When my super smart friend Dan Willis asked me to be on his panel at South by Southwest next year, my brain started spinning, trying to imagine what technology will be doing to our lives in five years.
Back in 1992, I helped set up a virtual reality lab at VCU where I was studying design. I’m not ashamed to admit that, at the time, I thought people would be wearing gloves & goggles to conduct their daily business in the Not Too Distant Future. I got over it, of course.
One of the most exciting things I found at the time was a book called Artificial Reality II by Myron Krueger. In it, he put forward the idea of a layer of information projected inside your glasses, synced with the reality outside your glasses. So, for example, you could write a sign in the air with your finger saying “This is it!” outside your house, and save it on a friend’s private channel to help them find your house for the first time. Pretty heady stuff back in 1991, and today almost a reality.
The field’s called Augmented Reality or “AR”, and I’ve been hearing more and more about it every day, but until now, not really paying it too much attention. I took a closer look this week, and here are some of the most striking examples I found, which give a pretty good overview of the state of the field today.
Probabaly the most exciting AR application I’ve seen so far, Sixth Sense is unique in that it augments reality by projecting graphics & data out onto the world.
An augmented reality browser is software that puts a layer of information over reality, exactly as Myron Krueger foretold back in ’91. I think it’s inevitable that these will become the hub of our digital lives and a software battlefield.
Wherever you’ve got a new technology, you’ll always have someone trying to use it to better sell you stuff. Most of the AR marketing is extremely gimmicky so far, so here just a couple of well-done examples.
I predict that games will be to AR what porn was to the early internet. It’s just too good a match. Maybe it’s just because it’s so new, but AR feels like magic — it’s fun just because of what it is, no matter what you do with it. Employing that sense of magic in play is a no-brainer. I also predict a rash of rather painful real-world accidents, if the Roku’s Reward video below is anything to go by.
It doesn’t seem like there’s too much experimentation going on in this space yet, but as this video shows, there’s plenty of potential.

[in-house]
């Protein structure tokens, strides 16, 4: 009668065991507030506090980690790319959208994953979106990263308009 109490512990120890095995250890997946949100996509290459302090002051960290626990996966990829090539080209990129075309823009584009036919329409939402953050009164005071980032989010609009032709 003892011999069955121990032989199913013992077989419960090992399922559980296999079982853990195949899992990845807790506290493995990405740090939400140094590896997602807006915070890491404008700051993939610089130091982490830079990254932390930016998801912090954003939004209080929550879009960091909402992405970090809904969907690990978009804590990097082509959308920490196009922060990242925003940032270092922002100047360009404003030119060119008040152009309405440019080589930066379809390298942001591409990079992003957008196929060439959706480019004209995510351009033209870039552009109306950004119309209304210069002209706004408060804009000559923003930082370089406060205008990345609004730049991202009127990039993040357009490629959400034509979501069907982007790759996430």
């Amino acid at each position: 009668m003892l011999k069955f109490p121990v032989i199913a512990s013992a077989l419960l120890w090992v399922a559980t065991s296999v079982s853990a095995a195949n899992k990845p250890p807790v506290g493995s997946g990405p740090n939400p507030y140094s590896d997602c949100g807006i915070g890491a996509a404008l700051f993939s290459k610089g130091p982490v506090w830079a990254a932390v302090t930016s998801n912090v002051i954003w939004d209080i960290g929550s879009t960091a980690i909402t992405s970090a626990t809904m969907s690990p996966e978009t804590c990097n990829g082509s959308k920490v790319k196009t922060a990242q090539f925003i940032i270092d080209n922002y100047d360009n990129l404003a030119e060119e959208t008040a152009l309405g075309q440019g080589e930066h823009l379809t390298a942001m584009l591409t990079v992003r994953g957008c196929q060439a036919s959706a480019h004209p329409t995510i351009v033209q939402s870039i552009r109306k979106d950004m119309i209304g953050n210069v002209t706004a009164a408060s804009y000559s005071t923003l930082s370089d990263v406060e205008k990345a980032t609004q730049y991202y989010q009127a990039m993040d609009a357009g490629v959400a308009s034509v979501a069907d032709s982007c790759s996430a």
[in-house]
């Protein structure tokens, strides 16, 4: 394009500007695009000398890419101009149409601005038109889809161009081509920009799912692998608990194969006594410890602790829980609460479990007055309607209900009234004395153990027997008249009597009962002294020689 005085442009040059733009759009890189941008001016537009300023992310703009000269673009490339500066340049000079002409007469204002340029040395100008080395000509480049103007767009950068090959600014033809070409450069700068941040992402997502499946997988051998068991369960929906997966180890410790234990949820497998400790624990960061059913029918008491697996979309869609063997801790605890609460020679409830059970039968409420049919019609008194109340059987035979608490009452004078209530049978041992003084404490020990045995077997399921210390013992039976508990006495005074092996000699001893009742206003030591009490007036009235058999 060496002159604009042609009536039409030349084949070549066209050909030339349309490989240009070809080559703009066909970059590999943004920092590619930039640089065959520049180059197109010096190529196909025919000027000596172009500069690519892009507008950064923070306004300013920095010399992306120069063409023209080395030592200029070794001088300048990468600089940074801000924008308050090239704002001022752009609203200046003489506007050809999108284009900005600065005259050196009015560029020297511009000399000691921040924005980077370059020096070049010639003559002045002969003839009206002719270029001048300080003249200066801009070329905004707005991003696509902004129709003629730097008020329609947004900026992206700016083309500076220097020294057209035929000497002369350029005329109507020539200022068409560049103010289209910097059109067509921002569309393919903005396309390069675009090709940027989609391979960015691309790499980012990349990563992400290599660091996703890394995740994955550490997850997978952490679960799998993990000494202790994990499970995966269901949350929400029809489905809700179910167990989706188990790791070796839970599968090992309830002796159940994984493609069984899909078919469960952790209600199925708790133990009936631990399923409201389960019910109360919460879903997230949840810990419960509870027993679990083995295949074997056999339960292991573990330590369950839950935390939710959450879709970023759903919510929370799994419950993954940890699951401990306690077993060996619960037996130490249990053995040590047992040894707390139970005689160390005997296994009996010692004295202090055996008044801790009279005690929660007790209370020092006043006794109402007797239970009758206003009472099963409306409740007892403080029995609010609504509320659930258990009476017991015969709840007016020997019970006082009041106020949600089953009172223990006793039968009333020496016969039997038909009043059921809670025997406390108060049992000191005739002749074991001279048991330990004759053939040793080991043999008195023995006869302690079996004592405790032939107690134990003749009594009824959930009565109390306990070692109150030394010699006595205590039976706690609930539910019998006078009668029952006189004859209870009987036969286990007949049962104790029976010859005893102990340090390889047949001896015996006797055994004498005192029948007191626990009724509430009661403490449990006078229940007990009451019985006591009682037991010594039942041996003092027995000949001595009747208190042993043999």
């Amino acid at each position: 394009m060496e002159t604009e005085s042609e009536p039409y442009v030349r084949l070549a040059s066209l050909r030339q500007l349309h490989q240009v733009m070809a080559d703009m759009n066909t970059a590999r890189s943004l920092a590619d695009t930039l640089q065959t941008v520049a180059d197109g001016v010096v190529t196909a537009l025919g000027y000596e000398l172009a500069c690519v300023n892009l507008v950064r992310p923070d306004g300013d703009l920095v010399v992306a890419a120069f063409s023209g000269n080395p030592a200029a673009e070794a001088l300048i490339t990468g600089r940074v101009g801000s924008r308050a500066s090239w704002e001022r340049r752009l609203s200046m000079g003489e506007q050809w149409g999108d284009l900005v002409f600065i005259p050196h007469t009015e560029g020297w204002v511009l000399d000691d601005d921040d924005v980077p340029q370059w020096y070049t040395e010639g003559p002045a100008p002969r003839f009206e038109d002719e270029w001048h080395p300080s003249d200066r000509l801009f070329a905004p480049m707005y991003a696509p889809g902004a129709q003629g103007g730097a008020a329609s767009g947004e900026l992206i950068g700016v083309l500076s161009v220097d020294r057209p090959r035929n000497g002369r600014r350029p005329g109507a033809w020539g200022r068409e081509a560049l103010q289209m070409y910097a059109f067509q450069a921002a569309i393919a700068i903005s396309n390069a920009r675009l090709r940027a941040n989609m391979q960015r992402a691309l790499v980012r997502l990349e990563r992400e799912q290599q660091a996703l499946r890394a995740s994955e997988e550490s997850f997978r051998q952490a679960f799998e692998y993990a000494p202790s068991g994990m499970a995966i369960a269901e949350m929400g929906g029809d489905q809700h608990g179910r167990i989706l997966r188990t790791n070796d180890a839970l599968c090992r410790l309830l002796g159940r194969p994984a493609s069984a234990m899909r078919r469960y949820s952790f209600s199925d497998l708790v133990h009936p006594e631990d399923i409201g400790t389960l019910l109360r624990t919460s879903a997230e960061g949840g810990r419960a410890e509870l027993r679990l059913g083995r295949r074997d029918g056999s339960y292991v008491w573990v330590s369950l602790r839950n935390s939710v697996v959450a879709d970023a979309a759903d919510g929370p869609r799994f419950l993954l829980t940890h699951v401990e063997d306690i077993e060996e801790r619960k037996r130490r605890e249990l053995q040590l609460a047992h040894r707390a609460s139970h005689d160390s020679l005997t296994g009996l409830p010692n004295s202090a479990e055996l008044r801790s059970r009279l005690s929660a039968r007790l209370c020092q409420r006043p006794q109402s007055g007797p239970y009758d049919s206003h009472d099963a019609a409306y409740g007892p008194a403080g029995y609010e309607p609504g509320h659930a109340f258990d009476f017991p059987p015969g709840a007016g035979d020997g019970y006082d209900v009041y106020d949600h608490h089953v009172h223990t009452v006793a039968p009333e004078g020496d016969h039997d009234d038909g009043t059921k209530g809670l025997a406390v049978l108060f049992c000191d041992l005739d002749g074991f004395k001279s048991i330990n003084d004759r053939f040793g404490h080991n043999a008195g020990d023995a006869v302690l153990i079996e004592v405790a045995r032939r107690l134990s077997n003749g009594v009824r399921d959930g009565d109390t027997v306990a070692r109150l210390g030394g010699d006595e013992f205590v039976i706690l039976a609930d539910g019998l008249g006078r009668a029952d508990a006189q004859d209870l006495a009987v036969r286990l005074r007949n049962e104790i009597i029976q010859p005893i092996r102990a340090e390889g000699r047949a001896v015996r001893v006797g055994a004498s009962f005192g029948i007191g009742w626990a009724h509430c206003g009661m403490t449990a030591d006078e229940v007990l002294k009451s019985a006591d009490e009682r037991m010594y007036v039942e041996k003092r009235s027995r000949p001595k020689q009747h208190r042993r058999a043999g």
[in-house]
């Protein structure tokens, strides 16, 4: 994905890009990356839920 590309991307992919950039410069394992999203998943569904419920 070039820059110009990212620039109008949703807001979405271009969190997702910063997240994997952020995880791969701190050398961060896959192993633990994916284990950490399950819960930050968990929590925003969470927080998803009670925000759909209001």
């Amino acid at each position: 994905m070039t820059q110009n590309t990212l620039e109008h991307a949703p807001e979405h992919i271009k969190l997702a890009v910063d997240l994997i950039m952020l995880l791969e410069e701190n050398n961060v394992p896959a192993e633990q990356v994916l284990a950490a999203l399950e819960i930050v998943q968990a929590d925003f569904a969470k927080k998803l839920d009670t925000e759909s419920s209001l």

Tagged in Motion
Of course, just like marketing gimmicks, wherever there’s a new technology there will be someone building disturbing, sleazy software to entertain creepy, sweaty geeks. Ewww.
Augmented Reality is a very young field, and exciting enough that we designers should be keeping a close eye on it. But just like any technological jump, everyone will eventually get used to it, the sheen of coolness will fade, and it’ll go from being a sexy gimmick to an everyday tool. What then?
AR is such a large enough step away from the desktop / window / mouse world we’ve been clicking in for so long, that I’m certain it will totally bend the brains of us experience designers. We’re so used to thinking in 2D layers of information and linear paths of interaction, it’ll be a while before we really figure out how to squeeze the most out of AR experiences. At the moment the space seems to be dominated by academics on the one hand, and money-grubbing marketers on the other. I’d personally like to see a few of us practical, out in the real world, thinking designers make something out of the AR primordial soup, and I’d love to have a chance to get into it myself.
To keep up with the world of AR, check out these blogs:
There’s Got to be More
These videos are surely just the tip of the iceberg, but I’m pretty new to the world of AR. Have you seen anything stunning out there that should be here too? What’s your favourite AR app? Which of your day-to-day tasks do you look forward to having augmented in the future? If you could have any AR app you wanted, what would it be?